“Ah’ll pirl the poke o bluid wi a shairp pyke mithtreth an wi yin splatter the maithter will be guid as new.”
splatter: sprinkle about, spatter.
“I will prod the bag of blood with a sharp pointed tip mithtreth and with one sprinkling the marthter will be good as new.
Sadly only four percent of the available population in the UK donate blood.
You can start giving blood when you are 17. As long as you are generally fit and healthy and weigh over 50kg (7st 12lbs) you should be able to give.
The gift of blood is the gift of life. There is no substitute for human blood.
Every two seconds, someone needs blood.
Blood fights against infection and helps heal wounds, keeping a patient healthy.
Anaemic patients need blood transfusions to increase their iron levels.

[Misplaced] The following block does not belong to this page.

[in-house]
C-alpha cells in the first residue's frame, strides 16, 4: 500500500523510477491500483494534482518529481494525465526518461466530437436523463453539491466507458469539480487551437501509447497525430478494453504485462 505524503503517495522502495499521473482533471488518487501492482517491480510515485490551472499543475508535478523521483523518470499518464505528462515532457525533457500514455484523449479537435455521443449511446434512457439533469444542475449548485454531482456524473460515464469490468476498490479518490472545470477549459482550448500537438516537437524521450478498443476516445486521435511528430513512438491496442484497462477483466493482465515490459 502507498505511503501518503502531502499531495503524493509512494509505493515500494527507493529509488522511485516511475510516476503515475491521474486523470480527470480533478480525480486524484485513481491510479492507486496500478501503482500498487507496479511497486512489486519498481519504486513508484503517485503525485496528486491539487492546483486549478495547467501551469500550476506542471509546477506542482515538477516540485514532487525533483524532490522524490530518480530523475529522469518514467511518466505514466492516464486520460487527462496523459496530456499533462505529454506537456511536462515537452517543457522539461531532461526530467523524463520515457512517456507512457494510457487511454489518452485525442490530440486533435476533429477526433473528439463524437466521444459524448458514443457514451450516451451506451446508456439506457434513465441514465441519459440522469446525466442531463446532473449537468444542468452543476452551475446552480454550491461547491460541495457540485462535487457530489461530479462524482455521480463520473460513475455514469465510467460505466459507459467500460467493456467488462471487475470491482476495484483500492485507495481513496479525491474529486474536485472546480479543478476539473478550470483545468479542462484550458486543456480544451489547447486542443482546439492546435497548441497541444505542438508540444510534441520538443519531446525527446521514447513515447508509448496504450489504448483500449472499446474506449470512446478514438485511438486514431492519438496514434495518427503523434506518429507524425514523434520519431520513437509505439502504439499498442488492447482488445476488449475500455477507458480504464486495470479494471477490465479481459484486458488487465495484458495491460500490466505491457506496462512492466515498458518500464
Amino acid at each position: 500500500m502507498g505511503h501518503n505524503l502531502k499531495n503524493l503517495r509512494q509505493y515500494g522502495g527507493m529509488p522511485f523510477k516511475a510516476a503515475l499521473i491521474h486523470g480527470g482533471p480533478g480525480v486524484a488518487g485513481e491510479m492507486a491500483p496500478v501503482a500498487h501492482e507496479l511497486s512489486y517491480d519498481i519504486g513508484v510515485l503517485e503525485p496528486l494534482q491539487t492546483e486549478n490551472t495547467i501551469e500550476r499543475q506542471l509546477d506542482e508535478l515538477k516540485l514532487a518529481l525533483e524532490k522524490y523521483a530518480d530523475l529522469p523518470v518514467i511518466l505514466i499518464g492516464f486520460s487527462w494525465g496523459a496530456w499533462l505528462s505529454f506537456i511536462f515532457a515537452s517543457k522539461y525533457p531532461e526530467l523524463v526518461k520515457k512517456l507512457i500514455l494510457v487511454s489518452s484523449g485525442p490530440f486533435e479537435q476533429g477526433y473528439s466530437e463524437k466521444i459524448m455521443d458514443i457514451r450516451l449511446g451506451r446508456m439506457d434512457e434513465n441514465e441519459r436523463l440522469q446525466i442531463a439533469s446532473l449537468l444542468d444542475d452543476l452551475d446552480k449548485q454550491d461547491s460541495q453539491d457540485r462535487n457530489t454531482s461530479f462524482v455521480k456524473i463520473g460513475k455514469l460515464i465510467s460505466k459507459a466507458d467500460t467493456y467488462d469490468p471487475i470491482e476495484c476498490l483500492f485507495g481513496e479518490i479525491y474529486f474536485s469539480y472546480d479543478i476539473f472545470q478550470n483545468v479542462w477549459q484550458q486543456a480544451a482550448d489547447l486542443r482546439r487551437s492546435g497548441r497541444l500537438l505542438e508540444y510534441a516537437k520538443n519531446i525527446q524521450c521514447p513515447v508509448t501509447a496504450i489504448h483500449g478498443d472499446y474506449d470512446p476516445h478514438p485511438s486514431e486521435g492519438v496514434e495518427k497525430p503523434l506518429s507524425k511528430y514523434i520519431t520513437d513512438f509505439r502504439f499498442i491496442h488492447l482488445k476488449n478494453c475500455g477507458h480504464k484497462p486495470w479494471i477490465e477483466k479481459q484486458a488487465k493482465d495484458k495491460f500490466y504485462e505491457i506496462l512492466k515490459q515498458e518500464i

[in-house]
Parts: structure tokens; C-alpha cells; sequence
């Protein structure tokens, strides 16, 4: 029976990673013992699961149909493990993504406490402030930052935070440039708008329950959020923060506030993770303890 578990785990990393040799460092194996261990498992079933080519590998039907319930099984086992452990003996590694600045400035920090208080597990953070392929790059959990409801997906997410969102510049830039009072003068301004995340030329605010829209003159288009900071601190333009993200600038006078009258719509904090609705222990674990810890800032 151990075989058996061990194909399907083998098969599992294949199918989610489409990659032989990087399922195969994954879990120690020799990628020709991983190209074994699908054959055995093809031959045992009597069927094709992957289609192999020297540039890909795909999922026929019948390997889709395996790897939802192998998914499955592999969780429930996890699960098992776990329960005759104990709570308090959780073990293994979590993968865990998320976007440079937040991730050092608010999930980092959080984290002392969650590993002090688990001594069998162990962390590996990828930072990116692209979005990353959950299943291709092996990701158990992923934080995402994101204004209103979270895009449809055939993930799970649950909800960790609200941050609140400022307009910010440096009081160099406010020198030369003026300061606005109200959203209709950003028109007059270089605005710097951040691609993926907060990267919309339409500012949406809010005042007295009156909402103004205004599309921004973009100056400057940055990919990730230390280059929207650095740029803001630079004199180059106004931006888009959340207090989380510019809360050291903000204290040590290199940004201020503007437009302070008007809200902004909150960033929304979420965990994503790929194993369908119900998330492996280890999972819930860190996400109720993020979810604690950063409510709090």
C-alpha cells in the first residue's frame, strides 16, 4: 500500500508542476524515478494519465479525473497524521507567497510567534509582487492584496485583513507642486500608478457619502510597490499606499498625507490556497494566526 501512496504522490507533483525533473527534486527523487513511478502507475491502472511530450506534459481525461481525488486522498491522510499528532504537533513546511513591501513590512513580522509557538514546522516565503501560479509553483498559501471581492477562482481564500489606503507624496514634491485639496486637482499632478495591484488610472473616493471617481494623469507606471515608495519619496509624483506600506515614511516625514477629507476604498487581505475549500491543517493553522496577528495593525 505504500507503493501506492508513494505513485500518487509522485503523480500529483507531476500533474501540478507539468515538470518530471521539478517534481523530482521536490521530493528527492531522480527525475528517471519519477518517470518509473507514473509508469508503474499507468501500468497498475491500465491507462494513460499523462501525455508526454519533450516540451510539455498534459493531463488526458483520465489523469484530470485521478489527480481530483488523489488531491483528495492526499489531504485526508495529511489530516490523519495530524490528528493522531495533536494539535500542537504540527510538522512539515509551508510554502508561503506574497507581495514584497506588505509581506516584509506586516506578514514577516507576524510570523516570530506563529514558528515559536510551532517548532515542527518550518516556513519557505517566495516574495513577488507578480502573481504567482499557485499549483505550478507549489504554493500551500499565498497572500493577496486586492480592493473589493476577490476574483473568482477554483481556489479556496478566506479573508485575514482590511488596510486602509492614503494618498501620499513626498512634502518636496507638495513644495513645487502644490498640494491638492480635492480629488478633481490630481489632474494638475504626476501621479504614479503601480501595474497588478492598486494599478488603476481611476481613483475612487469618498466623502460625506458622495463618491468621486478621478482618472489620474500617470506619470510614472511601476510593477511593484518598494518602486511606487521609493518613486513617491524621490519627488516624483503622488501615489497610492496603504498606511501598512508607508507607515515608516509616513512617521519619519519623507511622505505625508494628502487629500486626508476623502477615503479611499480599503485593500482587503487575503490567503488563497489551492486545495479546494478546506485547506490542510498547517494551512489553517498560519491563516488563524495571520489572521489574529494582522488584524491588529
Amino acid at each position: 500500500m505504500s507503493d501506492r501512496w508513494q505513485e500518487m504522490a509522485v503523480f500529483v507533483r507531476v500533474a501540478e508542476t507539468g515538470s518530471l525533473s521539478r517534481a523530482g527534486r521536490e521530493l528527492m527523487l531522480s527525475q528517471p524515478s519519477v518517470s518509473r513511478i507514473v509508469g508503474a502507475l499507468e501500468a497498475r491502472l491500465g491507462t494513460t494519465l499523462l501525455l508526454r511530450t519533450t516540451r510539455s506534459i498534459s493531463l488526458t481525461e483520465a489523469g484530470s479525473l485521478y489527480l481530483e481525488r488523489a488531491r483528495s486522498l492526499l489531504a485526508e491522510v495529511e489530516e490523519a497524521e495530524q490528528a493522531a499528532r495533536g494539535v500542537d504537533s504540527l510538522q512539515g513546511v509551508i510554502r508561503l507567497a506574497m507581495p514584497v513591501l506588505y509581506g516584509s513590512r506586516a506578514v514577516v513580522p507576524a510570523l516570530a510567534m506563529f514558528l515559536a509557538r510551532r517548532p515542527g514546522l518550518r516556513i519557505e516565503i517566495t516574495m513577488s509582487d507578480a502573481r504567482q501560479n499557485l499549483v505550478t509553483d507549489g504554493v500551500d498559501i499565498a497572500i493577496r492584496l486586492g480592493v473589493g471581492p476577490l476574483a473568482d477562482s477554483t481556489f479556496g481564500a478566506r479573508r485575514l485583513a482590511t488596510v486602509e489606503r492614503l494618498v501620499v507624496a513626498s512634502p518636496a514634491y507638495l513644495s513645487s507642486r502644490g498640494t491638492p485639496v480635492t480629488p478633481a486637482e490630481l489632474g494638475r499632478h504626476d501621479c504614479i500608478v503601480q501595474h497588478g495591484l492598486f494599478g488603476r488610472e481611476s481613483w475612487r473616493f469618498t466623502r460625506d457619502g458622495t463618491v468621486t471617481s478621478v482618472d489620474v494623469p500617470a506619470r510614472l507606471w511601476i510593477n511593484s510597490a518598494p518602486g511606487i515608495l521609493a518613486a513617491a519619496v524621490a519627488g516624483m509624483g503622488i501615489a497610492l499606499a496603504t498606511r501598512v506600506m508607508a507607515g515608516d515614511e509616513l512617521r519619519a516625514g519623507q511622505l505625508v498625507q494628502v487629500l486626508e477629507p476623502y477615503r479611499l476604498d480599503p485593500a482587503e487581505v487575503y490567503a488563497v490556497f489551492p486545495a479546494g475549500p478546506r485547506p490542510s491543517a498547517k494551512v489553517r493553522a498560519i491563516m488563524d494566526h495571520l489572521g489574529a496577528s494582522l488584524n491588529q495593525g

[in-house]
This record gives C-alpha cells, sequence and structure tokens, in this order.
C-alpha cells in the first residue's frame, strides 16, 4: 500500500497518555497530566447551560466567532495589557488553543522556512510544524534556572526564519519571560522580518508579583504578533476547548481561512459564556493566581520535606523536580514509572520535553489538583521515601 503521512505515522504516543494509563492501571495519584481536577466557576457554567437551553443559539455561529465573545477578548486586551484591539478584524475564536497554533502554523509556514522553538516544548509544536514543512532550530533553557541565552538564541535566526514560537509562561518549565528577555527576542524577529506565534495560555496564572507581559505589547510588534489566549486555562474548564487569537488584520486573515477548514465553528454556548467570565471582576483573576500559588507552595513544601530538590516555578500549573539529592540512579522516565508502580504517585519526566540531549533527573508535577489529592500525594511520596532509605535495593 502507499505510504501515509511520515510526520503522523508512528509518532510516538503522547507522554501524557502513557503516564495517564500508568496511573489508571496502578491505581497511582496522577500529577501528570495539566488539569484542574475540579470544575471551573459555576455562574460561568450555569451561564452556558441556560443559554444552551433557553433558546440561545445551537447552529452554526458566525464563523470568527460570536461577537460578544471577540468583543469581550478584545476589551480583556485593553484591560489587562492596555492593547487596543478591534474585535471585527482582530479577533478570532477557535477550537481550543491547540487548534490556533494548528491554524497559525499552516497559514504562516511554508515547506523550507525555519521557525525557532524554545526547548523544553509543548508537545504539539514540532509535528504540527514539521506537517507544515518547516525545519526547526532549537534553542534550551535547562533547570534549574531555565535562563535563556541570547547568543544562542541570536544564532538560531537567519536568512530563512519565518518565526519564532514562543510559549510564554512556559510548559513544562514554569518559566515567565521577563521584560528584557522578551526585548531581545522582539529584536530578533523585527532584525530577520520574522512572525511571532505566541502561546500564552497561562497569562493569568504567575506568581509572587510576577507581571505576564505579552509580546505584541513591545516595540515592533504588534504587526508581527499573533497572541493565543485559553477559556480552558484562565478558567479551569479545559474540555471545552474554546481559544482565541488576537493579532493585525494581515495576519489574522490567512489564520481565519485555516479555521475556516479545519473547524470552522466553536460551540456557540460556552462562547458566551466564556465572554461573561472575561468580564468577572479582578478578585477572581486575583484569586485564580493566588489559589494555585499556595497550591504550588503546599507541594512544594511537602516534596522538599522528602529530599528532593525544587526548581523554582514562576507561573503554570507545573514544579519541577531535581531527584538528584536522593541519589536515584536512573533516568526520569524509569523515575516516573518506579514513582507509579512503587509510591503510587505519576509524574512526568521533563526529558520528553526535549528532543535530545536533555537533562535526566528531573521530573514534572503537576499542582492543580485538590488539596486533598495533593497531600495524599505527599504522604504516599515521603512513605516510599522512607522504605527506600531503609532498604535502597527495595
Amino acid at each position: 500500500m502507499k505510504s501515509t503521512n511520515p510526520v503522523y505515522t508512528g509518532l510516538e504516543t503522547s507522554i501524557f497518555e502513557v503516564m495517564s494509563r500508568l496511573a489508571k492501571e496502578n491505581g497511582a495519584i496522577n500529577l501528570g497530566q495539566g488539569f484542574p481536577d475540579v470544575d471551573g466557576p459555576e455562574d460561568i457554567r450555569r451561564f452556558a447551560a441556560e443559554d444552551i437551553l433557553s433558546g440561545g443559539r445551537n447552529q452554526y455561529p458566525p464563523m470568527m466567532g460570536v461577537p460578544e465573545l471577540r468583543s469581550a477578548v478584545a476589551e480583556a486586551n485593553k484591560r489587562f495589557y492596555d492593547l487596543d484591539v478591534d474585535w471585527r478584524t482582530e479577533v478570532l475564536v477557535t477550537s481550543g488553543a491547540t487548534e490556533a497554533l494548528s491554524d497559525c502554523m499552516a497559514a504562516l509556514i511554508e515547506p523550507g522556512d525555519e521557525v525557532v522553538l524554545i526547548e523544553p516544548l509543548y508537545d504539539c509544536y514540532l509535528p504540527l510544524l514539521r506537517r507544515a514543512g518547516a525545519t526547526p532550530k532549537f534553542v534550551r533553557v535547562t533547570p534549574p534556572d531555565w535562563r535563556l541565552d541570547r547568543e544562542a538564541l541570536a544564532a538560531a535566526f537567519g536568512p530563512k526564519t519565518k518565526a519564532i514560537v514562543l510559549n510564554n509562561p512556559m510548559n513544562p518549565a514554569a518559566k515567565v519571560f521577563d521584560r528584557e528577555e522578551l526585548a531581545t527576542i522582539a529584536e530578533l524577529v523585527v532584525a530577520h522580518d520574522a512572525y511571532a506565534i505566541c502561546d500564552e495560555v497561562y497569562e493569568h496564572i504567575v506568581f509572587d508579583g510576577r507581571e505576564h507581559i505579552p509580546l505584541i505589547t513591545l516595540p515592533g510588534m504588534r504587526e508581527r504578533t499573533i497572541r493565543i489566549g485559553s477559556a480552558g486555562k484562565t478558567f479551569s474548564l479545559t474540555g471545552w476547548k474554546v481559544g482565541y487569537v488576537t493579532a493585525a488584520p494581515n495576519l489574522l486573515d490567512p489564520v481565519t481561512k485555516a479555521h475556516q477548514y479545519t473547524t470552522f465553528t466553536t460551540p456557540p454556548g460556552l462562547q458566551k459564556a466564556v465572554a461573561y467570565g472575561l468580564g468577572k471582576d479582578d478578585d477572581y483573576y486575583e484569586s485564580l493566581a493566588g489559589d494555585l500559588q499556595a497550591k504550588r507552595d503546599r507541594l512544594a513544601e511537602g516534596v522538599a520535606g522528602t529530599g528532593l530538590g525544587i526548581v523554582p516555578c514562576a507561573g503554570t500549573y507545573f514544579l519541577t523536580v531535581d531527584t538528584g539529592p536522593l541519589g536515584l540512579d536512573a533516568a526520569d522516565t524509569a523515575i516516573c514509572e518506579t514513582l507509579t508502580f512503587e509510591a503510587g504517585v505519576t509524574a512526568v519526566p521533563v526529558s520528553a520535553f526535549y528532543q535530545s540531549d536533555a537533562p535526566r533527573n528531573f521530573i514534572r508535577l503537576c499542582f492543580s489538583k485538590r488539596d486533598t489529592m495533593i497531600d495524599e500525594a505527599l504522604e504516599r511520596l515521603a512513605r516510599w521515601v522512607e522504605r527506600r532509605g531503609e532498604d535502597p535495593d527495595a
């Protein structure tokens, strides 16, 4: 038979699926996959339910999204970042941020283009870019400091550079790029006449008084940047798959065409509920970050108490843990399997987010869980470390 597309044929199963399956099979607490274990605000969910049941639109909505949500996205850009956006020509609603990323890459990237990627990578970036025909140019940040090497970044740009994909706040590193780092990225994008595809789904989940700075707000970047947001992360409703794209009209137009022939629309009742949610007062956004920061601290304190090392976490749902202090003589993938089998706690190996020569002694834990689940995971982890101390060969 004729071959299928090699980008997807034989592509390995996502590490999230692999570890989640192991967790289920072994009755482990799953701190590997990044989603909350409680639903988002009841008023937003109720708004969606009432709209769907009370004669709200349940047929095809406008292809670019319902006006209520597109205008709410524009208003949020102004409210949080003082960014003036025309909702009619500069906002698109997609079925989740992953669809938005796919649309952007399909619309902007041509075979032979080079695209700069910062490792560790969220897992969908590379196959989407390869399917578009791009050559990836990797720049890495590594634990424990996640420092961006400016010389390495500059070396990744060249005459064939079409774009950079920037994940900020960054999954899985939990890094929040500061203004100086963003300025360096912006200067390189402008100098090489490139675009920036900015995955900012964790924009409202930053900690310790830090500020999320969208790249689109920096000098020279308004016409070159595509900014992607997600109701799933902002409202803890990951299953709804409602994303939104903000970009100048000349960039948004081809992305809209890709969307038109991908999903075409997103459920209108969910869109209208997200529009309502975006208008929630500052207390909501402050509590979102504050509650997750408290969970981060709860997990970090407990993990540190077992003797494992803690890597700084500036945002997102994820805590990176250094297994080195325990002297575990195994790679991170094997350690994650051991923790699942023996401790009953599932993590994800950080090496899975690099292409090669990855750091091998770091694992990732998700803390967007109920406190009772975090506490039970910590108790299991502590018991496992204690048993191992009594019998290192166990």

Cancer, transplant and trauma patients and patients undergoing open-heart surgery require platelet transfusions to survive.
People who have been in car accidents and suffered massive blood loss can need transfusions of 50 units or more of red blood cells.
The average bone marrow transplant requires 120 units of platelets and about 20 units of red blood cells.
Severe burn victims can need 20 units of platelets during their treatment.
Children being treated for cancer, premature infants, and children having heart surgery need blood and platelets from donors of all types.
Here there are some interesting examples of campaign posters to encourage people to become blood donors.
Here you can find out from the NHS all the English and Welsh facts you need to know about giving blood. The Scottish blood donor information is here. There is American Red Cross blood giving information here.
The Scottish Word: splatter with its definition and its meaning illustrated and captioned with the word used in context in the Scots language and in English.